Is a Golden Pothos Vine Poisonous to Dogs?

by Deborah Lundin
    Hanging golden pothos helps keep the plant out of your dog's reach.

    Hanging golden pothos helps keep the plant out of your dog's reach.

    Jupiterimages/Photos.com/Getty Images

    Golden pothos (Epipremnum aureum), known also as pothos, devil’s ivy, taro vine and ivy arum, is a common houseplant with smooth, leathery, heart-shaped leaves, commonly mottled with yellow or white. Pothos adds a splash of green and helps to purify indoor air. Unfortunately, pothos is extremely toxic and should be kept out of Fido’s reach.

    Symptoms of Golden Pothos Toxicity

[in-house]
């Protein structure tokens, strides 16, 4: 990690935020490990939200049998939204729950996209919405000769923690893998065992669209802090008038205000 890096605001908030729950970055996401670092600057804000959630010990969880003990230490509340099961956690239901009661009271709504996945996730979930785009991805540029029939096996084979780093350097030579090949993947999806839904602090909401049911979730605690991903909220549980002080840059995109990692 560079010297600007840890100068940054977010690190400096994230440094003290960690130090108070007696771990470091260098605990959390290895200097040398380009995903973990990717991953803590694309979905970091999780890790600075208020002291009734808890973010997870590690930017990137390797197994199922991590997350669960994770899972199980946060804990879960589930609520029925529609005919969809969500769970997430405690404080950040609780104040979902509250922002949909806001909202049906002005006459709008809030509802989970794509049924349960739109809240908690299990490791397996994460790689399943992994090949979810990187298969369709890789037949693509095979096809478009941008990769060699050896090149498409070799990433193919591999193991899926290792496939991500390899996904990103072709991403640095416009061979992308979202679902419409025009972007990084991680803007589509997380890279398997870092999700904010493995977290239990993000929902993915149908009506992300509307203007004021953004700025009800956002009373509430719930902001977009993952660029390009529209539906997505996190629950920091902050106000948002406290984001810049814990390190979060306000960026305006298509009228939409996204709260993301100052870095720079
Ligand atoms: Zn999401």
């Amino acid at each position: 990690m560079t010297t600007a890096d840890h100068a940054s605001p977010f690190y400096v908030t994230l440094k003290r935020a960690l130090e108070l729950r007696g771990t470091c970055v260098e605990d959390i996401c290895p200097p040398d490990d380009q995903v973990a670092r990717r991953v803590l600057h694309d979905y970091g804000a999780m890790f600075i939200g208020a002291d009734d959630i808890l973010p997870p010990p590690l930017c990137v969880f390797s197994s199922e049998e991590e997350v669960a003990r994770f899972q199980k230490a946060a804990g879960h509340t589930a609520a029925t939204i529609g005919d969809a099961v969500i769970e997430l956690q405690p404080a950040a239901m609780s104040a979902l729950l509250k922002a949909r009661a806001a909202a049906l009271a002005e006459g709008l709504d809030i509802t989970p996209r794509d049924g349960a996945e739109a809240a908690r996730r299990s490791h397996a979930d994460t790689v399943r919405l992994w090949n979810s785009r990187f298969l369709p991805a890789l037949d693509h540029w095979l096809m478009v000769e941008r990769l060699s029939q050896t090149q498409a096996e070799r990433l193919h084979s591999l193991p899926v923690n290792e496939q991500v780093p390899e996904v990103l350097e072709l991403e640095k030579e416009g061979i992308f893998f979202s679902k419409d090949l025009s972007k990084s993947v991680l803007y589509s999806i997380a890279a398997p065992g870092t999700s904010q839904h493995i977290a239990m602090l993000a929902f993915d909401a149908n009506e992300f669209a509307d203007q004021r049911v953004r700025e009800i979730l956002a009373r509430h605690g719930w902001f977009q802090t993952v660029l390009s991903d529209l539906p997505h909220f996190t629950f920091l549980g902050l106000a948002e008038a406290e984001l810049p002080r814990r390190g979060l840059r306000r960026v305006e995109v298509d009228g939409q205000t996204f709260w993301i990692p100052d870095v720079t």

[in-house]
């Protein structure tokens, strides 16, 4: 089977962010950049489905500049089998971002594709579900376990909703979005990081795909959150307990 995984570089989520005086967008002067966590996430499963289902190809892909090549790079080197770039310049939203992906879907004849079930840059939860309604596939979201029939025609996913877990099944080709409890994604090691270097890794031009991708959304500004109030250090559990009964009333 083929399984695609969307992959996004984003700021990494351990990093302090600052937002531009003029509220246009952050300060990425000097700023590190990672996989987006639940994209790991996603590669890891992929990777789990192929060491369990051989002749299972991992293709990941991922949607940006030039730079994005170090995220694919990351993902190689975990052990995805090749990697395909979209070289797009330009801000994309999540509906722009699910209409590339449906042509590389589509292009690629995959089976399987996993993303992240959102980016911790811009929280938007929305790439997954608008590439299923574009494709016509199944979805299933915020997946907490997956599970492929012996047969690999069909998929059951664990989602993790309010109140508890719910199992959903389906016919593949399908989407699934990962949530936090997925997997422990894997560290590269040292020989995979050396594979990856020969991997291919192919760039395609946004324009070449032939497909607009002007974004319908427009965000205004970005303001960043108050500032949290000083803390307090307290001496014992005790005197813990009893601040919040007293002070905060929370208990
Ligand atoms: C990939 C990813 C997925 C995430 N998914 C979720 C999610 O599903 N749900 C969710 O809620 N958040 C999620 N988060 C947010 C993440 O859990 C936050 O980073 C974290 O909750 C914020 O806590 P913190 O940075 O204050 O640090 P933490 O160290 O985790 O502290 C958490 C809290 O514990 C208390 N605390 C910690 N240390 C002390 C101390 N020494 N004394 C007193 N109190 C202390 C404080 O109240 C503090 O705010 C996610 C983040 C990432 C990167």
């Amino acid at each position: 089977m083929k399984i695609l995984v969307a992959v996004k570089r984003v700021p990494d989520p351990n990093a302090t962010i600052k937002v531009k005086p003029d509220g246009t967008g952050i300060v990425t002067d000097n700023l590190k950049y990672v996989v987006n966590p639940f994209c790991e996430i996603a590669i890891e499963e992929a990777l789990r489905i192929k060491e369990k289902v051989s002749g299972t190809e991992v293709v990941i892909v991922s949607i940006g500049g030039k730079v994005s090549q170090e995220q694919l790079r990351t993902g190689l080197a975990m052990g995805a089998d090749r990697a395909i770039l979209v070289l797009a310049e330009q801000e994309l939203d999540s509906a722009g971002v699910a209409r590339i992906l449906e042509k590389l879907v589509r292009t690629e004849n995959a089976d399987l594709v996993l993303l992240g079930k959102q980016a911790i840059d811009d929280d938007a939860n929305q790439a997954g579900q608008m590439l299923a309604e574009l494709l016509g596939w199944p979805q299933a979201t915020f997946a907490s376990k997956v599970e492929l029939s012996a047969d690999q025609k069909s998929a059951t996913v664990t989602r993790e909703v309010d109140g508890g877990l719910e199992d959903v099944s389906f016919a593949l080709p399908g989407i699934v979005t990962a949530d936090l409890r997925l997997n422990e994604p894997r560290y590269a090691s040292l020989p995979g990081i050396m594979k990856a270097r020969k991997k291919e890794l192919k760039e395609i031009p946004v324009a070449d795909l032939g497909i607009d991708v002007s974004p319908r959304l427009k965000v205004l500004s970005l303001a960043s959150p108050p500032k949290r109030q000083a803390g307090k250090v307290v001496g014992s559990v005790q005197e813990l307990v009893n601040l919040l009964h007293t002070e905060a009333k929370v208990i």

The toxic compound found in golden pothos is calcium oxalate crystals and, in some species, proteinase. When your dog chews or ingests these plants, symptoms include an intense burning sensation of the mouth, lips and tongue; throat or airway swelling; difficulty breathing or swallowing; excessive drooling; and gastrointestinal upset. If your dog consumes large amounts, convulsions, renal failure, coma and death can occur. Any of these symptoms should spur a visit to the vet.

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    About the Author

    Deborah Lundin has worked as a professional writer since 2005, though writing has always been a passion. She brings a background in health and fitness, veterinary care, professional cooking and parenting. She studied medical laboratory science and sociology at Northern Illinois University. Sites published on include Yahoo, Physorg and MedicalXPress.

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